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Introduction Christophe Chalamet and Marc Vial When people seek to know God, and bend their minds according to the capacity of human weakness to the understanding of the Trinity; learning, as they must, by experience, the wearisome difficulties of the task, whether from the sight itself of the mind striving to gaze upon light unapproachable, or, indeed, from the manifold and various modes of speech employed in the sacred writings (wherein, as it seems to me, the mind is nothing else but roughly exercised, in order that it may find sweetness when glorified by the grace of Christ); such people, I say, when they have dispelled every ambiguity, and arrived at something certain, ought of all others most easily to make allowance for those who err in the investigation of so deep a secret. —Augustine of Hippo, On the Trinity, Preface to Book 2.1 The doctrine of the Trinity has been enjoying a striking “revival” for several decades. Any eighteenth- or nineteenth-century theologian would probably be astonished if she or he could witness all of the recent publications on this topic. Things looked very different back then. According to Immanuel Kant, . . . [the] doctrine of the Trinity, taken literally, has no practical relevance at all, even if we think we understand it; and it is even more clearly irrelevant if we realize that it transcends all our concepts. Whether we are to worship three or ten persons in the Divinity makes no difference: the pupil will implicitly accept one as readily as the other because he has no concept at all of a number of persons in one God (hypostases), and still more so because this distinction can make no difference in his rules of conduct. On the other hand, if we read a moral meaning into this article of faith (as I have tried to do in Religion within the Limits etc.), it would no longer contain an inconsequential belief but an intelligible one that refers to our moral vocation.2 1. Nicene and Post-Nicene Fathers of the Christian Church, ed. Philip Schaff, trans. Arthur West Haddan and William G. T. Shedd (Edinburgh/Grand Rapids: T&T Clark/Eerdmans, 1993), 3:37 (trans. rev.). 1 Theological doctrines that have no implications for the conduct of our lives have become irrelevant, according to Kant. In order to salvage a theological theme such as the Trinity, one would have to show how it pertains to the moral life, to practical reason. As Friedrich Schleiermacher famously wrote, “this doctrine itself, as ecclesiastically framed, is not an immediate utterance concerning the Christian self-consciousness, but only a combination of several such utterances.”3 The most important nineteenth-century thinker on the Trinity was arguably G. W. F. Hegel, who was not a professional theologian, stricto sensu, but a philosopher. Yet Hegel had a deeper sense for the importance of trinitarian thought than most theologians of his time. He criticized August Tholuck, a well-known Pietist theologian and professor at the University of Halle who had published a historical study on early trinitarian constructs, for his lack of real understanding of what is at stake and what comes to expression in trinitarian theology: Does not the eminent Christian knowledge of God as the Triune merit a completely different respect than merely to ascribe it to an externally historical process? Throughout your essay I could neither feel nor find a trace of your own sensibility for this doctrine. I am a Lutheran, and through philosophy I am all the more confirmed in Lutheranism. I will not permit myself to be satisfied with external historical explanation when it comes to such basic doctrines. There is a higher spirit there than merely that of such human tradition. It is an outrage to me to see these things explained in a way comparable to the lineage and dissemination of silk manufacture, cherry growing, the pox and so forth.4 2. Immanuel Kant, The Conflict of the Faculties (Der Streit der Fakultäten), trans. Mary J. Gregor (Lincoln: University of Nebraska Press, 1979), 65–67. 3. Friedrich Schleiermacher, The Christian Faith, trans. H. R. Mackintosh and J. S. Stewart (Edinburgh: T&T Clark, 1989), 738 (§170). Does such a sentence, and the locating of trinitarian doctrine as a sort of “appendix” (Claude Welch), represent a marginalization of trinitarian doctrine? No, according to Paul J. DeHart, in his insightful article: “Ter mundus accipit infinitum. The Dogmatic Coordinates of Schleiermacher’s Trinitarian Treatise,” Neue Zeitschrift für systematische Theologie und Religionsphilosophie 52 (2010...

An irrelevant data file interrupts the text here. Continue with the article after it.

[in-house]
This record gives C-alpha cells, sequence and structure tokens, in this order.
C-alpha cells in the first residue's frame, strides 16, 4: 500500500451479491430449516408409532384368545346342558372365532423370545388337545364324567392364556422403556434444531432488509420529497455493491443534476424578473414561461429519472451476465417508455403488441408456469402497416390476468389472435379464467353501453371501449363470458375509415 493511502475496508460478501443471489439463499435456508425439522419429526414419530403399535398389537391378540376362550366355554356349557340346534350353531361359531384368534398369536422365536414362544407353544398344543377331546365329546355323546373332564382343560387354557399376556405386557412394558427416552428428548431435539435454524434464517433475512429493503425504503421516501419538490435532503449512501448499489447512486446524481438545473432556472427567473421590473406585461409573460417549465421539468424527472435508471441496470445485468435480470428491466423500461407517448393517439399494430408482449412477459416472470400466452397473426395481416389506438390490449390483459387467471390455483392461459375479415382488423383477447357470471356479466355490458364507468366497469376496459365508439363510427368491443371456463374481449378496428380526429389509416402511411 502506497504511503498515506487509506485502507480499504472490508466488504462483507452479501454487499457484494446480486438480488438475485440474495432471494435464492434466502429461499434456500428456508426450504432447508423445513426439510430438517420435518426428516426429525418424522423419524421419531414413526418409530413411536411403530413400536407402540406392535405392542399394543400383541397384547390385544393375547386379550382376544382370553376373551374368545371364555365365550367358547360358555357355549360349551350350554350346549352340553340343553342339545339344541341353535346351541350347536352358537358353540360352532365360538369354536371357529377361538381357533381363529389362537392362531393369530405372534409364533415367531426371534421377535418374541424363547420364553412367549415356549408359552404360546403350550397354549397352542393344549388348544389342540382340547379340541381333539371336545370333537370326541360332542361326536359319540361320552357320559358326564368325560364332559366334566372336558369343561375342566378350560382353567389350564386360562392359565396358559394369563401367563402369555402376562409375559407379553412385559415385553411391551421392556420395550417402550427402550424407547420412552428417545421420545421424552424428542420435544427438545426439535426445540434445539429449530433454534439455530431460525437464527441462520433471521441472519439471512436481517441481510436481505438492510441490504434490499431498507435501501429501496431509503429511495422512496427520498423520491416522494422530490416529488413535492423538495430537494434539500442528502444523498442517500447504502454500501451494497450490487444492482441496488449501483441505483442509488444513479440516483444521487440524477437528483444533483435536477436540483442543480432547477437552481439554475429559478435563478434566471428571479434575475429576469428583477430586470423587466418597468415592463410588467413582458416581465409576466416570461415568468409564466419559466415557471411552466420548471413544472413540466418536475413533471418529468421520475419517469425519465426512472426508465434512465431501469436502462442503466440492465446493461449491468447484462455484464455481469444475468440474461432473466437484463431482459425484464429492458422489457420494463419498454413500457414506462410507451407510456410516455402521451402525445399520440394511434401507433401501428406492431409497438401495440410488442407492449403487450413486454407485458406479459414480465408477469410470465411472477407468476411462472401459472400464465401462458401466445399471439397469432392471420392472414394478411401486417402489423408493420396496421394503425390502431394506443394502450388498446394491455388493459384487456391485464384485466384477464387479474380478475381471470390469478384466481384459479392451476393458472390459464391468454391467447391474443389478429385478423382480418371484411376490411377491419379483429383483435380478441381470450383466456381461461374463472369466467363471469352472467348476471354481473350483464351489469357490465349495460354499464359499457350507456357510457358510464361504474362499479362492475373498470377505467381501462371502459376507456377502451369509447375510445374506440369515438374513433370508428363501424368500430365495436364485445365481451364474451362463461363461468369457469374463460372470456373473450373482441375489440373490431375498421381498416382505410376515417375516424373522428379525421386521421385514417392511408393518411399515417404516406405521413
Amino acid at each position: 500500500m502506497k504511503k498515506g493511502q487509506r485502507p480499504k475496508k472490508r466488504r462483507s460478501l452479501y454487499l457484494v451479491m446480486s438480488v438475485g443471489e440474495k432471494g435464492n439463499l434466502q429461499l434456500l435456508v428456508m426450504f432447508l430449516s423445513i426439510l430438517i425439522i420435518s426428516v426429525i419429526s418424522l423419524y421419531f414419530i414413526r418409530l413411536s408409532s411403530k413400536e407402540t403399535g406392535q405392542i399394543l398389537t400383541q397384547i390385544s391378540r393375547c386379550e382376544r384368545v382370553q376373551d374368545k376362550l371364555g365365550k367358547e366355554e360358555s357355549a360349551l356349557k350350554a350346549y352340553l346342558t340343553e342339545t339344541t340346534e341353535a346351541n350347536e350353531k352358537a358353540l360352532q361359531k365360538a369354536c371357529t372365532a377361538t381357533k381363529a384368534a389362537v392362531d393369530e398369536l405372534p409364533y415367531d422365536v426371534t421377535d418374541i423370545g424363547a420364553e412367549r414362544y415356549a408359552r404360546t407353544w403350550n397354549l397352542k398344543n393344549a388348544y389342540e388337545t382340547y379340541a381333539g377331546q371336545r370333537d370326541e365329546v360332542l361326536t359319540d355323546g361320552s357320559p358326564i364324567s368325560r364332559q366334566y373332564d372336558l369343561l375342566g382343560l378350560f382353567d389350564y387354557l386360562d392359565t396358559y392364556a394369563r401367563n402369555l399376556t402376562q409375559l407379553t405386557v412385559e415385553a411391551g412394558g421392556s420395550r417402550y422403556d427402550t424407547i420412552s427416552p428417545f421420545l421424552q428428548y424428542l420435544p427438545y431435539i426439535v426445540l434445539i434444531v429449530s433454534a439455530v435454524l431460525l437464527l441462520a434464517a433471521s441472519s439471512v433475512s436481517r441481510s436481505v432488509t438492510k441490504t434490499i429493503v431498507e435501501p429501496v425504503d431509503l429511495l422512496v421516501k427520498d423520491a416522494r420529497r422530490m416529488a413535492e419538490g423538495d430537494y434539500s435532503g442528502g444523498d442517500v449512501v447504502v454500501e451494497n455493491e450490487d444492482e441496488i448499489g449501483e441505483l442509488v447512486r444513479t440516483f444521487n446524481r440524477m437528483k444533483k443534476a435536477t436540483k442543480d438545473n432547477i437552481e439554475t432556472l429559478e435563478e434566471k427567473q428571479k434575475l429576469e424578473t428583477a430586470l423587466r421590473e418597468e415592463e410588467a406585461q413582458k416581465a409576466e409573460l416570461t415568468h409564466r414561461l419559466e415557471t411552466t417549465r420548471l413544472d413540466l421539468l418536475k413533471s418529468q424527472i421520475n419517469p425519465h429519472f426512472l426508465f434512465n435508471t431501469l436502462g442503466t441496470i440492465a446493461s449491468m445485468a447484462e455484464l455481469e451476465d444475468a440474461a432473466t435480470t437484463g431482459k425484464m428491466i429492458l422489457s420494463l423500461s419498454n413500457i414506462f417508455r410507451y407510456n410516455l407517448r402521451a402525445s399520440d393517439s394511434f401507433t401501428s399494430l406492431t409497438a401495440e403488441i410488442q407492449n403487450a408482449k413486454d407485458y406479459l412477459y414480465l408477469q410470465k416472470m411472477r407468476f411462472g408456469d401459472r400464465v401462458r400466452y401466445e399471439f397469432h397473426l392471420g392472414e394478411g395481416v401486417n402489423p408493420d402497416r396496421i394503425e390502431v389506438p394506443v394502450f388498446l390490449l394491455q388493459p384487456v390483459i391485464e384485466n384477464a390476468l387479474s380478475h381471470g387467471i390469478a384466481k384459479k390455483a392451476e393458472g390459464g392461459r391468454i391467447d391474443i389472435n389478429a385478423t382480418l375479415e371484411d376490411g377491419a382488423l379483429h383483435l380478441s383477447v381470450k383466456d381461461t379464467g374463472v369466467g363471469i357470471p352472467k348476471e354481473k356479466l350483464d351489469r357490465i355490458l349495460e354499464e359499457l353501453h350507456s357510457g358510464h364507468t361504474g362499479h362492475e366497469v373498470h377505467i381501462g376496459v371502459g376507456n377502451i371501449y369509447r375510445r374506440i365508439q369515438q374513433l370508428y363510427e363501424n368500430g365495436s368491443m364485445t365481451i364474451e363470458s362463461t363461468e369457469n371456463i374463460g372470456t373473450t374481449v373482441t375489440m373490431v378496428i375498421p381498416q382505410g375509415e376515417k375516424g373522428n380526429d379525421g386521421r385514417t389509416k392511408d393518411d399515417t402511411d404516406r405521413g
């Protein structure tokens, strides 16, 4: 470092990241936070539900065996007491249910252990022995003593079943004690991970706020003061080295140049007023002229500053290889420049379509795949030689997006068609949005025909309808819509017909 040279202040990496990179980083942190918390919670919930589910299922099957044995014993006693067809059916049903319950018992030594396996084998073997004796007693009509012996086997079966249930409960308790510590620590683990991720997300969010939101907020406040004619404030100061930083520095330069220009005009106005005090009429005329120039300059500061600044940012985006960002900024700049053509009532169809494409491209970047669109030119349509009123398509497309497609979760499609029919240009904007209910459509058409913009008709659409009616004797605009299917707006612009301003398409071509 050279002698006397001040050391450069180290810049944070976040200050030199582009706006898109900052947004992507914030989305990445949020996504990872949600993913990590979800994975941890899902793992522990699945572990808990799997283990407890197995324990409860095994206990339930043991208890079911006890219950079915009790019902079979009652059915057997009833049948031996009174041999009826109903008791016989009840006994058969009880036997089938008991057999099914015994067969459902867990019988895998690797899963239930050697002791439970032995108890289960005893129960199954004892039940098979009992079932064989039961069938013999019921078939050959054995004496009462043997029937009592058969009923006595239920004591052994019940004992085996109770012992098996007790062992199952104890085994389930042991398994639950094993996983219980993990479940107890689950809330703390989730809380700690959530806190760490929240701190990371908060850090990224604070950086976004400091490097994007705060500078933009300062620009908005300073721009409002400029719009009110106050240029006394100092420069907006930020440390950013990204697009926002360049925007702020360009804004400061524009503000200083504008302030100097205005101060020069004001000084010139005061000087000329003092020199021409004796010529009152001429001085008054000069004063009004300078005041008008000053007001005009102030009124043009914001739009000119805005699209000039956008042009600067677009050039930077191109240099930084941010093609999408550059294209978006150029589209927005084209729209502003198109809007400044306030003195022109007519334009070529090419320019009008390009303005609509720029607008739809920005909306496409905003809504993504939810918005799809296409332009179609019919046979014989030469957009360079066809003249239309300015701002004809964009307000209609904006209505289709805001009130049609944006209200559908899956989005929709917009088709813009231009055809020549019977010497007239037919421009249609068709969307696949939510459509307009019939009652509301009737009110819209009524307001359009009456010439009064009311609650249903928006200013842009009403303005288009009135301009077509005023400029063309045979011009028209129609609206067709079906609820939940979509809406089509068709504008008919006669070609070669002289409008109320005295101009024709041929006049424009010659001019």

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Additional Information

ISBN
9781451487480
Related ISBN
9781451470406
MARC Record
OCLC
883820200
Pages
224
Launched on MUSE
2014-07-16
Language
English
Open Access
No
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